Eleven nurses resigned from Wellington Hospital's emergency department within 10 days last month, the region's union representative says.
It came at the same time health and safety complaints - including nurses feeling unsafe because of overcrowding - were being formally addressed by management.
Conditions at the overcrowded ED of Wellington Regional Hospital have been under the spotlight for weeks, with wait times blowing out to more than 15 hours and one patient describing the waiting room as "busier than an airport terminal".
On July 8 the ED's health and safety representatives issued a Provisional Improvement Notice (PIN) to Capital and Coast DHB, which formally tabled health and safety issues such as overcrowding and feelings of unsafety.
It was the first time a PIN had been issued at Wellington's ED, and CCDHB implemented a number of changes, including increasing security capacity.
New Zealand Nurses Organisation (NZNO) Wellington representative Jo Coffey said the ED had also been plagued by vacancies and resignations throughout this time, with seven or eight jobs vacant in the week the PIN was issued.
On July 23, there had been 11 resignations of ED nurses within ten days, she said. The PIN was lifted five days later on July 28.
"There'd been quite a bit of churn and quite a few vacancies for quite a while, and lots of people going to Australia."
Coffey said in the first week of the transtasman bubble in April, seven CCDHB nurses had resigned to go work in Australia.
Last week there had been seven vacancies, although this was the lowest in over a month.
With nearly 70 fulltime nurse positions at Wellington's ED, this was the equivalent of roughly 10 per cent of the ED nurse workforce.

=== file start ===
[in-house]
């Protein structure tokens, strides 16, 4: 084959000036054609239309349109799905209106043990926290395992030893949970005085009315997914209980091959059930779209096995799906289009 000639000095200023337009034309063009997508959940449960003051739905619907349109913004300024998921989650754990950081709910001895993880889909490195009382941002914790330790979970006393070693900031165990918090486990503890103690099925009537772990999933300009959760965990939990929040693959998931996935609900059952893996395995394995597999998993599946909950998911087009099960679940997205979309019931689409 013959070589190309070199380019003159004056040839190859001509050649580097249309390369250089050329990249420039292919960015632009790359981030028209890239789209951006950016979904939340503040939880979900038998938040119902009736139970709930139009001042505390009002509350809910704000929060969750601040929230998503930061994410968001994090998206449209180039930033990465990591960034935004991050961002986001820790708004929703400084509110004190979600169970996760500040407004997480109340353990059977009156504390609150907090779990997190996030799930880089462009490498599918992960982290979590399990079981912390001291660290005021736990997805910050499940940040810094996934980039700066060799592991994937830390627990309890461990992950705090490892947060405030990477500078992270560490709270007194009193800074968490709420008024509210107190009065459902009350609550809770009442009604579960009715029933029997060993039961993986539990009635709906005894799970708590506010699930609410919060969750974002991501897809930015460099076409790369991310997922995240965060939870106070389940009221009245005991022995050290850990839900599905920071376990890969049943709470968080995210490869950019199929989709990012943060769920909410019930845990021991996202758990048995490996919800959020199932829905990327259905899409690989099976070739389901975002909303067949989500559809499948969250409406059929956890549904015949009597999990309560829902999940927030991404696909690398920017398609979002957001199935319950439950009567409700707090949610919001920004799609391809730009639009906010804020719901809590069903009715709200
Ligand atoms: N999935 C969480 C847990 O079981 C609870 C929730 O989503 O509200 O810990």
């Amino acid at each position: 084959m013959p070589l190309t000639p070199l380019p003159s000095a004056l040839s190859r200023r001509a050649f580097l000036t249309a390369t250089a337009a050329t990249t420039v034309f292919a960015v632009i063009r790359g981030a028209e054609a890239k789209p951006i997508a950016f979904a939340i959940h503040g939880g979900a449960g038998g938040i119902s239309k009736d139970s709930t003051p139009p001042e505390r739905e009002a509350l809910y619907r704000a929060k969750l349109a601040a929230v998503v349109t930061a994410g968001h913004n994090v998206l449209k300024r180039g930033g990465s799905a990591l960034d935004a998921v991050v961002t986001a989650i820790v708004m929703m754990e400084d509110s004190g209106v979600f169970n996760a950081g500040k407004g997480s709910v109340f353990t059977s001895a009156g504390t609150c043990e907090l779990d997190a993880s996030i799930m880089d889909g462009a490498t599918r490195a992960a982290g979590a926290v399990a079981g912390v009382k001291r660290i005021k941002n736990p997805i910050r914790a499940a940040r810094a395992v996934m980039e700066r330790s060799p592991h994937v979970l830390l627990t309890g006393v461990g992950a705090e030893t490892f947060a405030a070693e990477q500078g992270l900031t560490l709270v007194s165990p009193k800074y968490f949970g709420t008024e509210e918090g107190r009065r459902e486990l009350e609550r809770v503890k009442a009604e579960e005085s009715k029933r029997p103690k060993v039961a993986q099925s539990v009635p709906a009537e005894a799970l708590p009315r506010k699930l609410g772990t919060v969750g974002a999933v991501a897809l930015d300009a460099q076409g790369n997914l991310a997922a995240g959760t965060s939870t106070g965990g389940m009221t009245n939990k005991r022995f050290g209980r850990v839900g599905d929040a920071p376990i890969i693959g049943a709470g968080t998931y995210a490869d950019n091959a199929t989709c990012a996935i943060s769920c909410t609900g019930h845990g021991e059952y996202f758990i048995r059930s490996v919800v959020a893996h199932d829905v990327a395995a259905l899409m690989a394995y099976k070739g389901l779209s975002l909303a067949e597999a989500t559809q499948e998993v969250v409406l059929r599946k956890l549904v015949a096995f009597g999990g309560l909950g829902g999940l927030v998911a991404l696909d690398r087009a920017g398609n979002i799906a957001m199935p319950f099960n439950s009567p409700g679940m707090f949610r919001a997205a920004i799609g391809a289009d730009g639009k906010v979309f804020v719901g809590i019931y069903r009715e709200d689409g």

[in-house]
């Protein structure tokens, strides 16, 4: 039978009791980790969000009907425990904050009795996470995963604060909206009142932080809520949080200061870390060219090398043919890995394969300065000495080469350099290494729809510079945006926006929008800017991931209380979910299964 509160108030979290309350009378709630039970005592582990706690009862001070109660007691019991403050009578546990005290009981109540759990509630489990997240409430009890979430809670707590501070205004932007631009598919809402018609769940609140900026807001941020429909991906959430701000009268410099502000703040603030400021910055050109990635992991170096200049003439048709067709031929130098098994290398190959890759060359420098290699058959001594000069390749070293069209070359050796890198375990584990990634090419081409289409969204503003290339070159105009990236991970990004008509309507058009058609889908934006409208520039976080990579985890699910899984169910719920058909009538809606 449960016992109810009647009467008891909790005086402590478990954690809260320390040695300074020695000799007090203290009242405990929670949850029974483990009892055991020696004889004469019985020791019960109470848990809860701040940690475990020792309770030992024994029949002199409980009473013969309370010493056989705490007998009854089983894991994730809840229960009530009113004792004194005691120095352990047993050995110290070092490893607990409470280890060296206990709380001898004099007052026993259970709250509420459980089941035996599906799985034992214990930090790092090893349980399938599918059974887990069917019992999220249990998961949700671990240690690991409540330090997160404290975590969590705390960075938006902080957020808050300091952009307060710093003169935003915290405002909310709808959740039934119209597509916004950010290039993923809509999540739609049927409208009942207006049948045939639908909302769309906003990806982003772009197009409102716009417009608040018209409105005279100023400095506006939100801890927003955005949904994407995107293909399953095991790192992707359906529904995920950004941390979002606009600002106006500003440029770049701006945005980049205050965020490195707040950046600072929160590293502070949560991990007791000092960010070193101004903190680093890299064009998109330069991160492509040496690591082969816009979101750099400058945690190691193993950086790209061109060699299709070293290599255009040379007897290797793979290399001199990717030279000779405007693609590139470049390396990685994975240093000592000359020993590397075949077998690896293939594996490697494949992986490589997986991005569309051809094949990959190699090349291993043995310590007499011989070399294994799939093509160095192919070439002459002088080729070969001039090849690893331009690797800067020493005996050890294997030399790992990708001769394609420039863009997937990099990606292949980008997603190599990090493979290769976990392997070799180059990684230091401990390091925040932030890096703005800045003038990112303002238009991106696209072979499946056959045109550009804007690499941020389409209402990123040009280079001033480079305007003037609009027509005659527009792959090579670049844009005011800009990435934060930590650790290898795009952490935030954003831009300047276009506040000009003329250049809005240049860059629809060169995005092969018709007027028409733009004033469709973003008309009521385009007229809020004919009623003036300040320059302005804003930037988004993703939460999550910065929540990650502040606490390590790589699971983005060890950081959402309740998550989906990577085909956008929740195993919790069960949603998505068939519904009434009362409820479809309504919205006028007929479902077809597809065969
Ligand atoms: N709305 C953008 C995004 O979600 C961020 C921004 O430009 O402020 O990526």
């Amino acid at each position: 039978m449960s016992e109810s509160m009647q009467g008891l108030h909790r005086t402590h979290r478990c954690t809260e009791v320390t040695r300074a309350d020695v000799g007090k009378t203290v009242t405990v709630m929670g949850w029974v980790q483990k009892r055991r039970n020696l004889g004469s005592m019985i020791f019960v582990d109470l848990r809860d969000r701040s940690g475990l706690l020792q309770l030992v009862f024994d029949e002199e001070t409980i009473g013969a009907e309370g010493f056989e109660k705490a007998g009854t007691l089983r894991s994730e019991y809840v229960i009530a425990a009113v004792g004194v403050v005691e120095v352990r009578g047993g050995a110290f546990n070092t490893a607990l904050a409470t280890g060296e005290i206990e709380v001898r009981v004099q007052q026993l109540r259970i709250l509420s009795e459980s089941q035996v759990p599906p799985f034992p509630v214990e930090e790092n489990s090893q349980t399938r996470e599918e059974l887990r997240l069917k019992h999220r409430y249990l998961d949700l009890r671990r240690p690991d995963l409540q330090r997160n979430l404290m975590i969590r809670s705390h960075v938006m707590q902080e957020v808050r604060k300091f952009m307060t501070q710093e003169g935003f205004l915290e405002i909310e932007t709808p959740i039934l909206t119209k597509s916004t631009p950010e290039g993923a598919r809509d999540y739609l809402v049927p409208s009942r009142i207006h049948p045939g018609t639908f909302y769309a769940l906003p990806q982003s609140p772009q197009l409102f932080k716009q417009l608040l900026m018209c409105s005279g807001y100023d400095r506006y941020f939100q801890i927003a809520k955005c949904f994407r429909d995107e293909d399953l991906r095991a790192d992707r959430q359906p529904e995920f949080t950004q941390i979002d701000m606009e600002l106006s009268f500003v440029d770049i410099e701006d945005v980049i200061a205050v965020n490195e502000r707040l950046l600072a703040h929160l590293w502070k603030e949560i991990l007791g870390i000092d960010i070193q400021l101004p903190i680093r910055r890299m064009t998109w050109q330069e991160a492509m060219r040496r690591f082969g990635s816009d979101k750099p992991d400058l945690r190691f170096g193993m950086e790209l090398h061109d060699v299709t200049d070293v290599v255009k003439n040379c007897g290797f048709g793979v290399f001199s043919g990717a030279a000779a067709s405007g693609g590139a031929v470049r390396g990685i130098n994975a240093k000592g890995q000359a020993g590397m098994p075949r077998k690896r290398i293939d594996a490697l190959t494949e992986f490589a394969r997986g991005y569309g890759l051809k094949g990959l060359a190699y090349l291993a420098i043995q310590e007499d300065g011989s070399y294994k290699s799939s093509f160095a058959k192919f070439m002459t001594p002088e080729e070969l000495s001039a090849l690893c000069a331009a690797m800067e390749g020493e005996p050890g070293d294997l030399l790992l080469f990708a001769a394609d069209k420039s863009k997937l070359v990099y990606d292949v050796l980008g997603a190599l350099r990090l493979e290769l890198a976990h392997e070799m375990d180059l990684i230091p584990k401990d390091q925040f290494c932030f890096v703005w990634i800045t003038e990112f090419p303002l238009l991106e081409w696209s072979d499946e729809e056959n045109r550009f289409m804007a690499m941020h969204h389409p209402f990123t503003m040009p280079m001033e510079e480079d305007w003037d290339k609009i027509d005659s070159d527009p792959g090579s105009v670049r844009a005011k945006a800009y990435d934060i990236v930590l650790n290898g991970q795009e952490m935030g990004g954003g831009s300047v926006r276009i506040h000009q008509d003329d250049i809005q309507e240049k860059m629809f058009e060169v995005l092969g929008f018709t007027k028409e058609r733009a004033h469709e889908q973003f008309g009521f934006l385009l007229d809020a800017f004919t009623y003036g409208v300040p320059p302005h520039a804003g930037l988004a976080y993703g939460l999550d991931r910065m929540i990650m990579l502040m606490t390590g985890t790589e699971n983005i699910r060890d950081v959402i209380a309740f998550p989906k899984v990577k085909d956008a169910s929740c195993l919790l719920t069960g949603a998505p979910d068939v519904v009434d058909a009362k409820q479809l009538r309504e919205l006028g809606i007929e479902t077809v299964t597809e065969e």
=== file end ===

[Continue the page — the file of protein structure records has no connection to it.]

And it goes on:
CCDHB provider services director Joy Farley said in response to the PIN a number of registered nurses (RNs) – 5.34 fulltime-equivalent positions – had been relocated from non-clinical work into the emergency department.
An extra 3.56 fulltime equivalent staff members were also being recruited for a Waiting Room nurse, on top of another 3.56 recruited during winter planning.
This amounted to an increase of more than 12 fulltime nurses in the emergency department over the past three months.
Farley said there had been 26 registered nurses – six of them senior nurses – resign in the year up to June 2021.
"Over the same period, we filled 28 RN positions and two senior nurse roles and appointed an additional seven RNs for Covid-19 screening at the ED entrance," she said.
"Resignations can be multi-factoral – with contributing factors including internal and external opportunities, family reasons, and house and rent prices."
Farley said the two DHBs had created a nursing recruitment and retention strategy to address these challenges, which would include return to work programmes and international recruitment.
Nurses around the country are also planning further strikes later this month and next, with NZNO rejecting the DHB's latest pay offer in July.
The resignations came against the backdrop of an ED that had been operating at capacity for months on end, with CCDHB saying it had been full for more than two thirds of each day since March.
Longer wait times to see a doctor were further exacerbated by an outbreak of respiratory illness that put hundreds of children in hospital throughout June and July.
Coffey told the Herald wait times for a bed had averaged about nine hours - the target was six - but that on occasions people had waited upwards of 15 hours, or overnight.
Earlier this week the Herald reported a woman with terminal cancer waited more than 30 hours for a hospital bed, according to an ED doctor.
Coffey said Wellington's ED likely needed double the amount of staff, but the facilities were not big enough to accommodate that many recruitments.
The two DHBs were looking to increase capacity at Wellington Regional, Kenepuru Community, and Hutt Hospital because of the continued high levels of occupancy, requiring investment in the coming year, Farley said in June.
Coffey said the project underway to redesign Wellington's ED would hopefully provide the space for more staff to be hired.